Immigration to Burma at Mae Sai
I have officially crossed the whole of Thailand!! All on buses alone, travelled vertically from Kuala Lumpur, through to Hatyai, cross Bangkok, Chiang Mai, Chiang Rai and finally Mae Sai!!! Woo hoo~~~!!! 3900km and 37.5 hours of bus rides in total!!
37.5 hours on the red lines.
I feel so achieved!!!
My bum hurts.
Hatyai – Bangkok = 993km (RM75 on second class bus, 13 hours)
Bangkok – Chiang Mai = 656km (RM42 on second class bus, 10 hours)
Chiang Mai – Chiang Rai = 191km (RM12 on first class bus, 3 hours)
Chiang Rai – Mae Sai = 68km (RM3.5 on public bus, 1.5 hours)
Mae Sai – Bangkok = 924km (RM65 on first class bus, 13 hours)
Bangkok – Aranyaprathet = 275km (RM4.8 on train, 6 hours)
Two weeks ago I took my last journey up north from Chiang Rai and into the border town of Mae Sai, the most northern town in Thailand if you don’t know.
On the tuk-tuk to Chiang Rai bus station.
Bloody tuk tuk costed more than my bus ride to Mae Sai. (RM5) -.-
Tuk tuk driver brought me right in front of a public bus which I got on without a second thought the moment the conductor told me it only costs 35baht to get to Mae Sai. (what a sucker for cheap ticks)
Two hours later, I was blogging at my guesthouse looking into Burma.
O.. there’s burma~
Mae Sai is a beautiful little town with little to offer except for sheer serenity and peace & quiet. Many small family run guesthouses are set up alongside the river separating Burma and Thailand, the one I stayed in was run by a British man.
There’s a small market here, where Burmese would come over during the day and go back in the evening to earn a small living from the occasional travellers who come here to renew their visas. You can find more locals here than foreigners as Thais love to take a weekend visit over to Burma for some cheap buys.
Here, I met Steve (an old Australian drug dealer/trader who has earned his fair share and decided to live in Thailand for the rest of his remaining life, funny old guy) and Dino (a German who came to Thailand and decided never to leave, set up his business in trading and retailing online and earning three times the salary his country pays).
Me and Dino hooked on pretty fast (since both of us are living off the internet) and decided to tour Mae Sai on a motorbike.
Giant scorpion on top of a temple hill
Enjoyed the night scene of Mae Sai on top
Nice isn't it?
Our very cute motorcycle key holder.
We also went to a street side steamboat,
Give a whole new meaning for food on the road
That served a lot of bloody meat.
Dino and I had a fun time chatting and exploring new areas and opportunity what internet could bring.
And cam-whoring as well. Dino taught me how to ride a motorcycle!! Yay!!! I managed to get as far as 500m!!!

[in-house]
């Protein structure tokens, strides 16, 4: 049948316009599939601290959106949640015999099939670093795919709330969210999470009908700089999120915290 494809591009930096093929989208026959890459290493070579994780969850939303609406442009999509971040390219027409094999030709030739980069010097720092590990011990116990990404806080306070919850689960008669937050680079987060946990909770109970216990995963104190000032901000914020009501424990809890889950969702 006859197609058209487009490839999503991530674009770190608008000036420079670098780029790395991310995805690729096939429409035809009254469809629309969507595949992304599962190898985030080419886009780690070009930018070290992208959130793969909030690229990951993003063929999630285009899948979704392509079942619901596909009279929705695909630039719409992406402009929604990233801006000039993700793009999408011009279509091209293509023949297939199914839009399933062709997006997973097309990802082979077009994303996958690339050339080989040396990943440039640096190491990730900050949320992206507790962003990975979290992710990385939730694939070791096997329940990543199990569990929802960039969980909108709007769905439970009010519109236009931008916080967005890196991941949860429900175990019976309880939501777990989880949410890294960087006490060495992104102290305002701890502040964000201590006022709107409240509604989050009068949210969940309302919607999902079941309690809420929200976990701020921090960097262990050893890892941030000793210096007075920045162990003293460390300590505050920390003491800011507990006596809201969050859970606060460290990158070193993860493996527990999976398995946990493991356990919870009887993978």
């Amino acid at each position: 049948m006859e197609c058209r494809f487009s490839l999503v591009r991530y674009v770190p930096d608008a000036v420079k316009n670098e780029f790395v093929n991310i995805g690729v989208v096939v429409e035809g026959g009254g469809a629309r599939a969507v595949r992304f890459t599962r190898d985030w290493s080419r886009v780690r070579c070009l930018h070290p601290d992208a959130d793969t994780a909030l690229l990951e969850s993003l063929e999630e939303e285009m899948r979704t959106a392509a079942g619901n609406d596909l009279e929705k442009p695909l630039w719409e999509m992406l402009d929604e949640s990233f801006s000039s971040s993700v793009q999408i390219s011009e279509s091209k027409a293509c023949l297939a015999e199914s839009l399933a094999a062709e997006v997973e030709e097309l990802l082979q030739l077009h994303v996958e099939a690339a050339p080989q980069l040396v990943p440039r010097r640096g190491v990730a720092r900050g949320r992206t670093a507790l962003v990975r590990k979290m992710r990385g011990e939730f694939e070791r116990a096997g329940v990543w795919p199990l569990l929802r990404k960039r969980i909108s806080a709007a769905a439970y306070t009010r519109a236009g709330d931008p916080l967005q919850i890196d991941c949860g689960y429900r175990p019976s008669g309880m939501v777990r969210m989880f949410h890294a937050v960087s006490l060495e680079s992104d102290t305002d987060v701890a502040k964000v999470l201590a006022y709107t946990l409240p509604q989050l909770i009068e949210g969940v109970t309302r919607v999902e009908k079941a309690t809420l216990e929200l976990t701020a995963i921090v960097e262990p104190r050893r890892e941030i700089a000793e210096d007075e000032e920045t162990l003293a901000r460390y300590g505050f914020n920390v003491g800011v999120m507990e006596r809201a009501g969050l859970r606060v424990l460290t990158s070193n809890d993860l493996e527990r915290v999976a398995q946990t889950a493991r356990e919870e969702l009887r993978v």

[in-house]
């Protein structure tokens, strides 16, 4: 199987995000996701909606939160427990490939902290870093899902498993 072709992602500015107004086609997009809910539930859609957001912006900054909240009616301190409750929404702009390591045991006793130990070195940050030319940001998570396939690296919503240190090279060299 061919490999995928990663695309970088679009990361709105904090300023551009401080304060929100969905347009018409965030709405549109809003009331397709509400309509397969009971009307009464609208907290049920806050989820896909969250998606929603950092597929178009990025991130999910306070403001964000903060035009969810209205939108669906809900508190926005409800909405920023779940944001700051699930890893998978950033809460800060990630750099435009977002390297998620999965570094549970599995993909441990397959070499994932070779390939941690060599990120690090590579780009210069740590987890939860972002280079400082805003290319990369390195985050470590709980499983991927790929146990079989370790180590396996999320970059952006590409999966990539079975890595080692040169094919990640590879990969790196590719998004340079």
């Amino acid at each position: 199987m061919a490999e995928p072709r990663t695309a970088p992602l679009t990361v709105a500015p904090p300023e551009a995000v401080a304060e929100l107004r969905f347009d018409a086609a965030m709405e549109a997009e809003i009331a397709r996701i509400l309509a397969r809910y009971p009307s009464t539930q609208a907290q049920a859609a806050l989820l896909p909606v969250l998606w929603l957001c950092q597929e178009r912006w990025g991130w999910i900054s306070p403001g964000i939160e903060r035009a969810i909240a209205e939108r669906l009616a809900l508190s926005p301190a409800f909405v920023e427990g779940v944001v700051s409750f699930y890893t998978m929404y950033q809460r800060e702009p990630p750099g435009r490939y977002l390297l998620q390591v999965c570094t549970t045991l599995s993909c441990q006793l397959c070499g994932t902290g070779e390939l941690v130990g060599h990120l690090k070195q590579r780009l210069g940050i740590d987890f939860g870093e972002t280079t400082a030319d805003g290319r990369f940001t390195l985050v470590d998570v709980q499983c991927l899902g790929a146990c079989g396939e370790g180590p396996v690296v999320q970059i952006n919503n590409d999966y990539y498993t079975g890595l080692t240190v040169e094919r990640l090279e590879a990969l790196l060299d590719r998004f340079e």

The next morning, I woke up with a little (big) surprise on my face.
Somehow in the middle of the night I got stung by an incredibly horrible insect which I know nothing of and my eyes has swollen reducing my eyeball to half its size!!
I looked in the mirror in horror, nearly shriek to death thinking that my face was permanently destroyed, which of course I didn’t.
I have to become a timothy-to-be with the eye-patch I bought from a local pharmacy.
arg.... Shiver me timbers..
But still it’s still looked very palpable. So I resort to a Chanel by the street.
Nothing beats a good shade to protect your ugly appearance.
Steve and Steve brought us youngsters to see a home they bought in Mae Sai some distance away. A acre of land and a three storey house!! I want to retire too!!
That very same day, I went to Burma for a stroll! :D (Raj, you can tie me to a pole and call my mom now)
Almost everyone who comes to Mae Sai was here to cross this immigration border.
Monks crossing to Burma
Now for a day’s pass to Burma, you need to pay $10.
And you’re on your way to the city of the Golden Triangle.
At the other side of the border, you’ll be able to find a lot a lot of imitation goods, that to my presumptions most probably come from China. There’re many small handicrafts and trinkets sold too. But every other shop was selling almost the same thing over and over. So the price was pretty much fixed. But it’s good to haggle too.
Be prepared to get harassed by kid beggars though. There were lots of them roaming around the street barefooted begging for money, it’s a sad sight to see.
Burma is clearly a little less developed as compared to Thailand, you can pretty much see the instant difference the moment you crossed the border.
It was a little too unbearable to see really. I got back just before the immigration closed at 5pm.
That evening, I boarded a bus back to Bangkok. Half an hour into the journey, the bus stopped and police and soldiers came abroad to do a check up. To spot for illegal immigrants from Burma, said Dino.
Policeman posing for my camera before asking for my passport -.- (so vain)
The control was really tight. No one was left unchecked. Not even Dino.
Soldier checking Dino’s plastic bag.
Just when I thought it would be another blind check.
A guy was called forward from behind. (A Burmese I presumed)
He was holding some documents when he stepped off the bus after the police.
The bus soon departed, without him.
It’s really depressing when you imagine how these people wanted to badly to come over to Thailand to make a better living just because they can’t find one back home. I heard from Dino that just few weeks ago, nearly a hundred Burmese illegal immigrants died hiding behind inside a bus due to suffocations while crossing the border.
This journey into the golden triangle, third world countries, and countries I would not have known through discovery channels and misunderstood because of Hollywood block buster movies has really opened my eyes.
Till now, I couldn’t forget the face of that kid who begged me for money the day I visited Burma.
Wrote by Nicole